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12/26/2001

Medicare Lets Patients Pay for Equipment Upgrades

Kate Traynor

A policy adopted this past summer allows Medicare to pay for a basic level of durable medical equipment (DME) and the program's beneficiaries to pick up the cost of upgrades.

Rather than issue a regulation, the Centers for Medicare & Medicaid Services (CMS) revised the "advance beneficiary notice" (PDF) (ABN) used in the federal health care program that covers Americans age 65 or over.

Update 4 September 2002—In late July, CMS issued a new ABN known as Form CMS-R-131. English and Spanish versions of the form are included in the 42-page memo (PDF) that explains how suppliers and providers should use the form.

CMS requires health care providers to fill out the ABN whenever they believe that Medicare might not cover the expense of a recommended product or service. The health care provider must note on the form the expected cost of the nonreimbursable item and state why the provider believes the item will not be covered by Medicare.

Health care providers can use the ABN to document the estimated cost of an upgraded version of medically necessary DME. A patient indicates on the form whether he or she will accept the upgraded product and agree to pay for all costs not covered by Medicare. If the patient consents to the plan, the government would then pay the portion of the claim attributable to the cost of the standard version of the item in question, and the beneficiary would pay the remainder of the claim.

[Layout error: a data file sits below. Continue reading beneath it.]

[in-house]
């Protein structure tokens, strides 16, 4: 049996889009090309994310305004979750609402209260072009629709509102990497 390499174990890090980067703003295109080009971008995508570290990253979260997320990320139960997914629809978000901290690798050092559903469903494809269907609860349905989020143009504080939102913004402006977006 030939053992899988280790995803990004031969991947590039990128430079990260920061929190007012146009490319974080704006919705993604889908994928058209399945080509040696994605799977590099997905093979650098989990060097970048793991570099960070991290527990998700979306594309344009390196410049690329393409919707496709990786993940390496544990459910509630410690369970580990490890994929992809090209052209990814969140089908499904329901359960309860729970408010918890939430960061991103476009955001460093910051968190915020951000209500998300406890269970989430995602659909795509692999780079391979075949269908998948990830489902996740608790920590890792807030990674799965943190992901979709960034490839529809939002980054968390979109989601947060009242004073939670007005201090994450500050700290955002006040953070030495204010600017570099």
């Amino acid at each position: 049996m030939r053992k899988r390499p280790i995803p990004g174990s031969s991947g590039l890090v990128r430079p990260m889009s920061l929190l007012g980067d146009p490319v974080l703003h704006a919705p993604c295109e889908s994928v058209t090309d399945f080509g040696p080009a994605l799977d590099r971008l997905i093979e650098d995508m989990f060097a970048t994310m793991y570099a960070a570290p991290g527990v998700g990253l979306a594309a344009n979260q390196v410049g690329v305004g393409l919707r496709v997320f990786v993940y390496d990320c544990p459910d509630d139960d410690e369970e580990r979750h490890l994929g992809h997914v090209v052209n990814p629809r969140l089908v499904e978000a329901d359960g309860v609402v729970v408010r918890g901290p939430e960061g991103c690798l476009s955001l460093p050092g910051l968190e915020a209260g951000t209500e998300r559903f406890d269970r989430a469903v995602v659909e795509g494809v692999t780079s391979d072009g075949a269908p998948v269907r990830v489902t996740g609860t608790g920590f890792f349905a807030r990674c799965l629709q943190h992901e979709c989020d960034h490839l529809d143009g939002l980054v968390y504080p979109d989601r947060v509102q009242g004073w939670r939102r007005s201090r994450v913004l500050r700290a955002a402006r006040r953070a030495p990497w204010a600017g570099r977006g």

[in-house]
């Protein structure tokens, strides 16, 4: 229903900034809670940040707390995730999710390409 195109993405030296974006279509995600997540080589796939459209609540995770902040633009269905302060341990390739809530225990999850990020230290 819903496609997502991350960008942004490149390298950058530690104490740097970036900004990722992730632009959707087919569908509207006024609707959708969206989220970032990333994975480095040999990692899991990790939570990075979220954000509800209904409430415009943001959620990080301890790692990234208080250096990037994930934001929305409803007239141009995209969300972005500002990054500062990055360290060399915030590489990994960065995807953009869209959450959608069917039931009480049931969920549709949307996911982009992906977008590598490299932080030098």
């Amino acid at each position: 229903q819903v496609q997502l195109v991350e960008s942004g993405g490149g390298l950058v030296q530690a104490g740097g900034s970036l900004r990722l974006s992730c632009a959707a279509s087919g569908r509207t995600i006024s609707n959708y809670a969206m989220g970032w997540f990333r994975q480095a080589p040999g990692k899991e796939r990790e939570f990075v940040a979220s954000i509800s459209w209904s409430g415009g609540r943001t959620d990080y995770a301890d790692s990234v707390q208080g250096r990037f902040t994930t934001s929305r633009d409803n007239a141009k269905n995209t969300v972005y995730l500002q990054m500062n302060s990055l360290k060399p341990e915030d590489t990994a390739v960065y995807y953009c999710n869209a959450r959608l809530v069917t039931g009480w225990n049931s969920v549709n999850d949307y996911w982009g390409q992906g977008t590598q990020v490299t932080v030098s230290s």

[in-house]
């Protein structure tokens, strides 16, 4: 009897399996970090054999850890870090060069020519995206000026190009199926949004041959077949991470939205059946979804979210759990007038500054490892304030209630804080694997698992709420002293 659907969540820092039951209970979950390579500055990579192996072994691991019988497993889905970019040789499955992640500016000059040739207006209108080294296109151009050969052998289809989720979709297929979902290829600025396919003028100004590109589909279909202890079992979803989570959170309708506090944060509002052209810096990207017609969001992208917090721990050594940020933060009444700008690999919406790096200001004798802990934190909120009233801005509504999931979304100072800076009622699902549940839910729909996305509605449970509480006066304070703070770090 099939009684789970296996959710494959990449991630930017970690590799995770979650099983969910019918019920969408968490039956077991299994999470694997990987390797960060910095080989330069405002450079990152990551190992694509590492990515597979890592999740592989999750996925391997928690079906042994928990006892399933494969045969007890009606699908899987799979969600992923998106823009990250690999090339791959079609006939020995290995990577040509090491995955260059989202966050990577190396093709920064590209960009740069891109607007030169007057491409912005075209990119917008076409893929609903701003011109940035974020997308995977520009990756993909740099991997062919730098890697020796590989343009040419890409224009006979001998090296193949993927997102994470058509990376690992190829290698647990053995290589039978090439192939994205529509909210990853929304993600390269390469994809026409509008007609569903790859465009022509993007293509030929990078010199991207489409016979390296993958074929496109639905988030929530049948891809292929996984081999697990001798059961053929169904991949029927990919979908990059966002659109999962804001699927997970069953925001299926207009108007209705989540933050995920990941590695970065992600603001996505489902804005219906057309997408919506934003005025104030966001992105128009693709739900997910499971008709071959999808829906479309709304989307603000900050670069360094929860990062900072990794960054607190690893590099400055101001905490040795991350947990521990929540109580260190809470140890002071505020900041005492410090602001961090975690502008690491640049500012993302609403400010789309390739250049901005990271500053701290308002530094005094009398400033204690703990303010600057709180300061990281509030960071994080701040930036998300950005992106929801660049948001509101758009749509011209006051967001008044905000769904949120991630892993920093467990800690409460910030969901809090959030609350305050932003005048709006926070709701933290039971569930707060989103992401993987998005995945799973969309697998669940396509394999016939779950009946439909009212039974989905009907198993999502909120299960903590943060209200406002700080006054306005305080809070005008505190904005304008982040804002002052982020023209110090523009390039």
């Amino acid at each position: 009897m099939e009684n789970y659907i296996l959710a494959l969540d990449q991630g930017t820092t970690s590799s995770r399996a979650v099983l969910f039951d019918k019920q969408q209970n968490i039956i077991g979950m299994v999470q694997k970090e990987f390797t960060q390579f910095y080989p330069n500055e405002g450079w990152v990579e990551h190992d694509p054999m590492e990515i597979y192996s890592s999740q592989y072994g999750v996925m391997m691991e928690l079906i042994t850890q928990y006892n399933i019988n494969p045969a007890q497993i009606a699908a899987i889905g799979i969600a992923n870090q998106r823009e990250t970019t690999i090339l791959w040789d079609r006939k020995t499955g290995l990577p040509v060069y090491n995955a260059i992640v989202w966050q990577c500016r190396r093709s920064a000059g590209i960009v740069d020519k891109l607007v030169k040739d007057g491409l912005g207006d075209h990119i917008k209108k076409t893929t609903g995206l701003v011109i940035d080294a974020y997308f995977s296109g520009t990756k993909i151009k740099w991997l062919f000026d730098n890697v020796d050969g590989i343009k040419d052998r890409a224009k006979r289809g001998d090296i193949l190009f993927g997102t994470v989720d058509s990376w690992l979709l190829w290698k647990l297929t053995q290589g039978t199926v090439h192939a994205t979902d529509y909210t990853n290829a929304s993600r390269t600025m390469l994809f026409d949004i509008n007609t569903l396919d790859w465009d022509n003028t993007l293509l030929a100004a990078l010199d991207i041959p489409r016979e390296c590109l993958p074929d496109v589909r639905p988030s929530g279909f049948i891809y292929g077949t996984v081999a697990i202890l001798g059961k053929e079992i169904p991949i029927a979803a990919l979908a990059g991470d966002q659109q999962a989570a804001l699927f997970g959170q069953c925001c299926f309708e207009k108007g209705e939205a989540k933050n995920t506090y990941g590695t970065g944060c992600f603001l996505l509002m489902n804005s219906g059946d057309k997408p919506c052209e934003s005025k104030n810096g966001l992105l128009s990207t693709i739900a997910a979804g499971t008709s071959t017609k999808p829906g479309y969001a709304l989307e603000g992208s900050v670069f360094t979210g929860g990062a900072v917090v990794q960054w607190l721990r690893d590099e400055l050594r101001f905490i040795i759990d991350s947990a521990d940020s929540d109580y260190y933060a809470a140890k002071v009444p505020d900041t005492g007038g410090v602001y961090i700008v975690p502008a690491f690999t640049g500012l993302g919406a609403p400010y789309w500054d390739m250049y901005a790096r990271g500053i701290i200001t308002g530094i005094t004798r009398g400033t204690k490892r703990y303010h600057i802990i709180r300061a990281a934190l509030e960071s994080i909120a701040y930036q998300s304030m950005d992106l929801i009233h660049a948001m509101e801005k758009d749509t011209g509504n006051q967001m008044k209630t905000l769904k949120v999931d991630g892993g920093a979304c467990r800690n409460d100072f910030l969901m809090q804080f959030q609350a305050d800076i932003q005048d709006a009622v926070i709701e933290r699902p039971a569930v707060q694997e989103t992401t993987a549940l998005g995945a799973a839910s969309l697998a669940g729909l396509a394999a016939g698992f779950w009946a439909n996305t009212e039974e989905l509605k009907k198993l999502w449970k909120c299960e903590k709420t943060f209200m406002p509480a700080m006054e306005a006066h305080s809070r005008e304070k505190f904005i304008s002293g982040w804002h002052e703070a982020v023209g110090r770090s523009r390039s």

Health care providers must correctly complete the form to avoid having to absorb the cost of claims denied by Medicare.

Patients can use the ABN system to obtain upgraded DME for reasons of convenience or aesthetics but must upgrade between similar items. A list of frequently asked questions compiled by Medicare notes that a wheelchair may not be substituted for a prescribed cane and that a hospital bed cannot be ordered in place of a wheelchair. But with proper documentation (PDF), an upgraded model of DME can be substituted for a basic one if the prescribing physician does not object to the change.

An Oct. 31 memorandum (PDF) from CMS noted that DME suppliers can choose to provide a beneficiary with an upgrade but bill Medicare for the standard item and not attempt to collect from the patient at all. In such cases, the supplier does not use an ABN and does not include in the claim a "modifier" indicating that an upgrade was provided instead of the basic model.

Starting in April 2002, suppliers who choose to provide an upgraded item but bill only for the basic Medicare-covered DME should include on the claim submitted to CMS the new "GL" modifier, which indicates that a medically unnecessary upgrade was supplied in place of the standard item. Again, no ABN is needed.